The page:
Death Throes of Passion
Neueste Seite: 12.02.2012
I'm trying to learn German (in an excruciatingly slow pace) so I thought translating this would be a good step. Porn makes everyone learn better. Since it's taking so long for me to grasp anything, some sentences were done with an online translator lol oopes. So if I wrote anything wrong, please correct me.
Thank you so much to the following people for correcting the pages!
Page 1-3: Haruka-nee-chan, J-chan, knobes
Page 4: japanfreak91, Sakux3, J-chan, knobes
Page 5: japanfreak91, Sakux3, J-chan
Page 6: SaSeme
Page 9: knobes
Ich versuche Deutsch zu lernen, aber ich tue es sehr langsam. So wenn ich keine Fehler zu machen, korrigieren Sie mich bitte.
Eine englische Version ist hier.
Page 7: Dante was supposed to say "Oh, don't be so melodramatic" but I cut out the 'oh' because I didn't know which interjection to use (I am horrible at distinguishing 'ach/oh/o/ah/' >_>). It's supposed to be in an "Oh, you silly thing" kind of way.
Mundus was supposed to say "...What am I looking at here", which is kind of a statement equivalent to 'wtf' so there's no question mark. I'm not sure how to really express it though.
Page 9: "Sorry for the wait" was supposed to be "Thanks for waiting", but I googled what I thought it would be ("Danke für warten") and it seemed to be only applicable for plural. I was wondering if it would be something more like "Danke für wartest" but obviously that sounds really awkward xD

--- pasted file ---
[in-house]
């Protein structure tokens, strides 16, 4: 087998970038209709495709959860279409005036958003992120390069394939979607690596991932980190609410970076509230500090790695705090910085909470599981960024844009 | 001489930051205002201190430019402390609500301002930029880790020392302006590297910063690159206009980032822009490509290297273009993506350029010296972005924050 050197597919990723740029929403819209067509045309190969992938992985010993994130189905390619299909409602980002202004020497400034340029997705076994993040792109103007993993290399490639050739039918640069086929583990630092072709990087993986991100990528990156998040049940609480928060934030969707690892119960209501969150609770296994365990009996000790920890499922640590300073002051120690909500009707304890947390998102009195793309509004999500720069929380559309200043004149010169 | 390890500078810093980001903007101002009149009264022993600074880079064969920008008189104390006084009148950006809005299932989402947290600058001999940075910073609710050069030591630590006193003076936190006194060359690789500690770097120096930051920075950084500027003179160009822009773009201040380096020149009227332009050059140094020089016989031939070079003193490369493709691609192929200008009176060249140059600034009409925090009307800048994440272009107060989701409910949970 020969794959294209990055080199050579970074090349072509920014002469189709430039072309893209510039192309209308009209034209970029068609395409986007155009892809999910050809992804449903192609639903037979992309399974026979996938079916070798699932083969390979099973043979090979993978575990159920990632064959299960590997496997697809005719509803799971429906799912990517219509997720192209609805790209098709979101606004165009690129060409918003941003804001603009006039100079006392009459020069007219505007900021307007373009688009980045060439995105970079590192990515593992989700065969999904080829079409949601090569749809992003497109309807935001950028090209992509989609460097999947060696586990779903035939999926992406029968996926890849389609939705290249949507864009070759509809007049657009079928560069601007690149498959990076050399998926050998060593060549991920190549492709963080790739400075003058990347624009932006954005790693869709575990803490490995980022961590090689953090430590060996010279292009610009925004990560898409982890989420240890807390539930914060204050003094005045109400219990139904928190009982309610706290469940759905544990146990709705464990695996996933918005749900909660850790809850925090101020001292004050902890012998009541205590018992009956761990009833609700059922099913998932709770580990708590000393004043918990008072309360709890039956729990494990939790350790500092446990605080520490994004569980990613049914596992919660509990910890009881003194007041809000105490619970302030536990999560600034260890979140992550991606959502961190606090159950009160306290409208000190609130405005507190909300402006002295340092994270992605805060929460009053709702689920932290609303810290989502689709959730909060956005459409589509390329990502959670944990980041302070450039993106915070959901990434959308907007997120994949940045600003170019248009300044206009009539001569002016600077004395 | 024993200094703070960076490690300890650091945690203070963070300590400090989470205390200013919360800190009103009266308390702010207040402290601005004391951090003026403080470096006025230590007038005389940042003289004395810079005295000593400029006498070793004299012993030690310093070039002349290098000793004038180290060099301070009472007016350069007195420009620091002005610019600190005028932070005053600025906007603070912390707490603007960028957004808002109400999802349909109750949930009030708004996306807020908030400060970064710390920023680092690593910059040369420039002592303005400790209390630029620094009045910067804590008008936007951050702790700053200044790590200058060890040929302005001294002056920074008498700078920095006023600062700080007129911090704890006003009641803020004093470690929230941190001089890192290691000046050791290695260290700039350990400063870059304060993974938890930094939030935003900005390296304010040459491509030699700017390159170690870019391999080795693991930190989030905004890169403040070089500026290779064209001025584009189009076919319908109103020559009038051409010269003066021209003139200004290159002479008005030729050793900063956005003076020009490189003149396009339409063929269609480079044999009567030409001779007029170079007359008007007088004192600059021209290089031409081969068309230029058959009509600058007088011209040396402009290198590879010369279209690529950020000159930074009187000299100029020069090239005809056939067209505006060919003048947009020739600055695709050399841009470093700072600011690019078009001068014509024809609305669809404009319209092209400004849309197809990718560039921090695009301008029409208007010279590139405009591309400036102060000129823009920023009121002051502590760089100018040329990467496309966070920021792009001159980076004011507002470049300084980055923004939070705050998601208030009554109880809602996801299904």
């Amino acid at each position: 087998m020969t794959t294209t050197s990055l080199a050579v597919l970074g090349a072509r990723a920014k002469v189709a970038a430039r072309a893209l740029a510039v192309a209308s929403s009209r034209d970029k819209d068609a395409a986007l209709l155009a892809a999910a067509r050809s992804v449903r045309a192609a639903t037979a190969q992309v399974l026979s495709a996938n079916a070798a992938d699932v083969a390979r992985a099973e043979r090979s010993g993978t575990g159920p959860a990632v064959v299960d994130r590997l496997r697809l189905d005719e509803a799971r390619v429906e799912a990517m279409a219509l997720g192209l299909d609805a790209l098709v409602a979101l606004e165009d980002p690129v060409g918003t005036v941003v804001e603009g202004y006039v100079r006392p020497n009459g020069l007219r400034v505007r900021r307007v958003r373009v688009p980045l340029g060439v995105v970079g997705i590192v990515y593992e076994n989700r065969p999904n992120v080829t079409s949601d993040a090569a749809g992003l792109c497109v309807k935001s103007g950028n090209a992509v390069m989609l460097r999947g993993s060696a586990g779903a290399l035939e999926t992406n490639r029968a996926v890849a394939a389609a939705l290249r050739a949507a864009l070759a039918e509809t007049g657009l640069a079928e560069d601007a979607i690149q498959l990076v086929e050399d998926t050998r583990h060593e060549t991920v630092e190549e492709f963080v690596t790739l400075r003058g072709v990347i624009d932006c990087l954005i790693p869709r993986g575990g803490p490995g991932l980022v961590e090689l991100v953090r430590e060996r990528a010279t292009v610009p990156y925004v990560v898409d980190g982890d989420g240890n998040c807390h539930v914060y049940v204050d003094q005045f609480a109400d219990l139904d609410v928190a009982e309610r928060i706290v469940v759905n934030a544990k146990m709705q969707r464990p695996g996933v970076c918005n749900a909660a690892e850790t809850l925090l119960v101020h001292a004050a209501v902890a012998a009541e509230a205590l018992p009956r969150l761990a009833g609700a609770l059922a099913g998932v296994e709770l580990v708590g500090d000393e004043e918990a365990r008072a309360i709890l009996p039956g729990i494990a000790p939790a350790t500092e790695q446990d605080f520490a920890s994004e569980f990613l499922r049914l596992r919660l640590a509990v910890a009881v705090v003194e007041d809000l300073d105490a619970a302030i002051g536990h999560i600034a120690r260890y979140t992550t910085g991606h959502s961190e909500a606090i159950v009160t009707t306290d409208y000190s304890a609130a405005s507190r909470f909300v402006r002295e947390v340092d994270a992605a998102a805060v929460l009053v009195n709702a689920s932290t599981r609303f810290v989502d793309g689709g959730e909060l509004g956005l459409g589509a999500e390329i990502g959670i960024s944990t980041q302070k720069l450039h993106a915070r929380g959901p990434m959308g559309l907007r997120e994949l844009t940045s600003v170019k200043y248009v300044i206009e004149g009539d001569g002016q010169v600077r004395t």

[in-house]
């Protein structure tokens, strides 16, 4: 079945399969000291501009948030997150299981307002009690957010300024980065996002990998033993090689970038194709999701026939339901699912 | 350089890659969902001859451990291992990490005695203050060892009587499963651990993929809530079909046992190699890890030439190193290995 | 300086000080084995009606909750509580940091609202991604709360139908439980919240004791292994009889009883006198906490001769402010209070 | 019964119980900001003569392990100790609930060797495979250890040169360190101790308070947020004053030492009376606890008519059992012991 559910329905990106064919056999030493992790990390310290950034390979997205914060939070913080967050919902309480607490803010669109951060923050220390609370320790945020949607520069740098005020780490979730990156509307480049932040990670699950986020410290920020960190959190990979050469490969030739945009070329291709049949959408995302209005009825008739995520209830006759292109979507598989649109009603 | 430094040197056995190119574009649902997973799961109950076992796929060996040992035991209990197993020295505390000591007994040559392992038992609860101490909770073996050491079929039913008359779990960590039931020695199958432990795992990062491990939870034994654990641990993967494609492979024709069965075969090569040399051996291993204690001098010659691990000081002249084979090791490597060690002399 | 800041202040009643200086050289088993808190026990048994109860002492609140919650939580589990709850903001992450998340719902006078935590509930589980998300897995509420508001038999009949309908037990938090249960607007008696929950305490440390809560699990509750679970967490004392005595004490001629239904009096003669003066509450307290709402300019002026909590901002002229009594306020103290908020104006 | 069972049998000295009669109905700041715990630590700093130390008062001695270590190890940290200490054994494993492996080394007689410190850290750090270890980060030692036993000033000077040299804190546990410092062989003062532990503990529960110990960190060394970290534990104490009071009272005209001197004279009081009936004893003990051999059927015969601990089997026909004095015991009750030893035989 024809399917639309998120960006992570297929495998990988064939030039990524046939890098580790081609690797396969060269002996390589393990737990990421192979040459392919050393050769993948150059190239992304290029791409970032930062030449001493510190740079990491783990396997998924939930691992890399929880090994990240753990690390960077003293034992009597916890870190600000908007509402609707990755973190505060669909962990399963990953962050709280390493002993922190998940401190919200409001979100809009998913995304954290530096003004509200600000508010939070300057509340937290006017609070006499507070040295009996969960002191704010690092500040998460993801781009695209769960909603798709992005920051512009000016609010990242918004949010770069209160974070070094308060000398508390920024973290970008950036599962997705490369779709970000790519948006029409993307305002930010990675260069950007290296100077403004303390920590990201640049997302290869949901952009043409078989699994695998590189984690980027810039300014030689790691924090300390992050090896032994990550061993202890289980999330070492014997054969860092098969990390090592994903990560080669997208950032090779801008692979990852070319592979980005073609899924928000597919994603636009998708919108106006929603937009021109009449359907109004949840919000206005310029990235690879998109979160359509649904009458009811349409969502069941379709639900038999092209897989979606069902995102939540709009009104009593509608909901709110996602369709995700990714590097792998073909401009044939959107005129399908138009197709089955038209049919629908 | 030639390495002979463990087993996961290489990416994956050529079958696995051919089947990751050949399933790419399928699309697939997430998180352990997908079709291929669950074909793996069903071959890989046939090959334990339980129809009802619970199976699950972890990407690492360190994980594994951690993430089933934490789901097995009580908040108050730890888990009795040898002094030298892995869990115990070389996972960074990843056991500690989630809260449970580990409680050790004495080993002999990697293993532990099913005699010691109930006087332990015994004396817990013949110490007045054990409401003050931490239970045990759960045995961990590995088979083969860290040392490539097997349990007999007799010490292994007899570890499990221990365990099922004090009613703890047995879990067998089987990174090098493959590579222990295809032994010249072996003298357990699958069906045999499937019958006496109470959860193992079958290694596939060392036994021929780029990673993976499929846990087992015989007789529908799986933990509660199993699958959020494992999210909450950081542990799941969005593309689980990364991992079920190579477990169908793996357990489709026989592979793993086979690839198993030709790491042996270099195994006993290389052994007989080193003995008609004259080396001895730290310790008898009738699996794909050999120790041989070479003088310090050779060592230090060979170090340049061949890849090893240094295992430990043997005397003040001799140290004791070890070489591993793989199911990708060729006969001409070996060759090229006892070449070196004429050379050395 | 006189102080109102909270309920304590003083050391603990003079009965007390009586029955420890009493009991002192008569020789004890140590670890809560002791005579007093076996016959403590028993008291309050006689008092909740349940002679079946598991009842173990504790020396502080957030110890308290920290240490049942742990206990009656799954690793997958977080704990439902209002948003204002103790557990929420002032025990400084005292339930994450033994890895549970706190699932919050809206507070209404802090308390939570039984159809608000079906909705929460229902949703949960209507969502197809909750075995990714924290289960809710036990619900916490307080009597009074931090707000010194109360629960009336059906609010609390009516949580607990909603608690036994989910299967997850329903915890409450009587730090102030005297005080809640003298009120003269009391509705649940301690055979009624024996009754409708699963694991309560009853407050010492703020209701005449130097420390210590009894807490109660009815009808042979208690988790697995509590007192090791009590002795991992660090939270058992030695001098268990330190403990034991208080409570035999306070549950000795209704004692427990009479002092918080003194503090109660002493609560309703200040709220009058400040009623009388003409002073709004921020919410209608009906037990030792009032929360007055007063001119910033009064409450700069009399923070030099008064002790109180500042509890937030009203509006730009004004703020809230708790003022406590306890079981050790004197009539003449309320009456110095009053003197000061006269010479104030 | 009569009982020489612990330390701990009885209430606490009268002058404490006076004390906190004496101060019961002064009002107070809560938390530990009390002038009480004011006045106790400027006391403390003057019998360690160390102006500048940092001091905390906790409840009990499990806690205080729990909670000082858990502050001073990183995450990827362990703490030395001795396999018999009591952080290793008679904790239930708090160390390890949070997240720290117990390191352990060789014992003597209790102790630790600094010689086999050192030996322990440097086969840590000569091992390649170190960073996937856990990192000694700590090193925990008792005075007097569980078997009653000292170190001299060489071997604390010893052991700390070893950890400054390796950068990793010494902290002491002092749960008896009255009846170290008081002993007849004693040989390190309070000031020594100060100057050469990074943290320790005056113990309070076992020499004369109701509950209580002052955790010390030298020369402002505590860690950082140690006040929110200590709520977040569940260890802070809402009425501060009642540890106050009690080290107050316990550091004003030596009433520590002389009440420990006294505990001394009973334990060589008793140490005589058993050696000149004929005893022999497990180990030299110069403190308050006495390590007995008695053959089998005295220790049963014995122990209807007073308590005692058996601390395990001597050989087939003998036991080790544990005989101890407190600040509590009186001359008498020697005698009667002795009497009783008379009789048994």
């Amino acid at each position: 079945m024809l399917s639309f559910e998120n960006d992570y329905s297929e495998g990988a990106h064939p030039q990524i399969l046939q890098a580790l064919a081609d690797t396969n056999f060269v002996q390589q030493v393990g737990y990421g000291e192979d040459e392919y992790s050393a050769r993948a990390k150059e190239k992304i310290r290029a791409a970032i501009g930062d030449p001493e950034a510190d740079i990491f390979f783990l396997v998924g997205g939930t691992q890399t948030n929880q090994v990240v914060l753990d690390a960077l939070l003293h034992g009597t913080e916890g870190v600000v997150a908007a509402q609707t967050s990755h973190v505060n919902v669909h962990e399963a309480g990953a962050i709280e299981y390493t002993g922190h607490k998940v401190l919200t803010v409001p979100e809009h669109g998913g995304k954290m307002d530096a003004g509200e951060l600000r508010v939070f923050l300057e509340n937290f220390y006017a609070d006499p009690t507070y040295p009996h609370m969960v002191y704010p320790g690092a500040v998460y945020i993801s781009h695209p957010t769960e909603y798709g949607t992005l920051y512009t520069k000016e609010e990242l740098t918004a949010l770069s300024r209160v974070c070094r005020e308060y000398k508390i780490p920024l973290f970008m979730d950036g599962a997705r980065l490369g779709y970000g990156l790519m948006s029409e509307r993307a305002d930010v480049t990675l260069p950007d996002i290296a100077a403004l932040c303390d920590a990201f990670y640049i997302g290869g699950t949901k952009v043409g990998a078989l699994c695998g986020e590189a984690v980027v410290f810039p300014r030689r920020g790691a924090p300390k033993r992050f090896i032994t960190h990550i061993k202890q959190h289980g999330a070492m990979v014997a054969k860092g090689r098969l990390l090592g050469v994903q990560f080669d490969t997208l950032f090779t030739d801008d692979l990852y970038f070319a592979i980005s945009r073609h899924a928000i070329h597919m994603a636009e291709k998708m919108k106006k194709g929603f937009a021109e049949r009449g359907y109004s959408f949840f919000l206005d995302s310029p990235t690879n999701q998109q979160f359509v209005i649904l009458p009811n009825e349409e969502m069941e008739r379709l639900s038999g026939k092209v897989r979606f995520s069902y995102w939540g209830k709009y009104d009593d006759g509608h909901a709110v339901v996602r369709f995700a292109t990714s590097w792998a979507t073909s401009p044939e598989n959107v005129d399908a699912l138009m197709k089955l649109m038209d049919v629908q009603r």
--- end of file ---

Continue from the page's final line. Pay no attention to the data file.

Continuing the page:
Also wondering about the placement of 'time' nouns/adverbs/whatever they are--is there a stylistic difference between "Jetzt wir können Pizza essen" vs "Wir können jetzt Pizza essen" vs "Wir können Pizza jetzt essen" or is one/a few of them just grammatically wrong? With "Wir können jetzt auf den Tod kämpfen" (also wondering if there was supposed to be a 'zu' in there >_>) I wanted to say "We can fight to the death now", but since verb placement is different I have no idea how to word it so that the 'now' goes in--theoretically--the last place.
I tried to google this too but I'm unsure: "You've lost it" in English would mean both "you have lost something" (in this case, his erection) and "You have gone crazy". Does this work in German?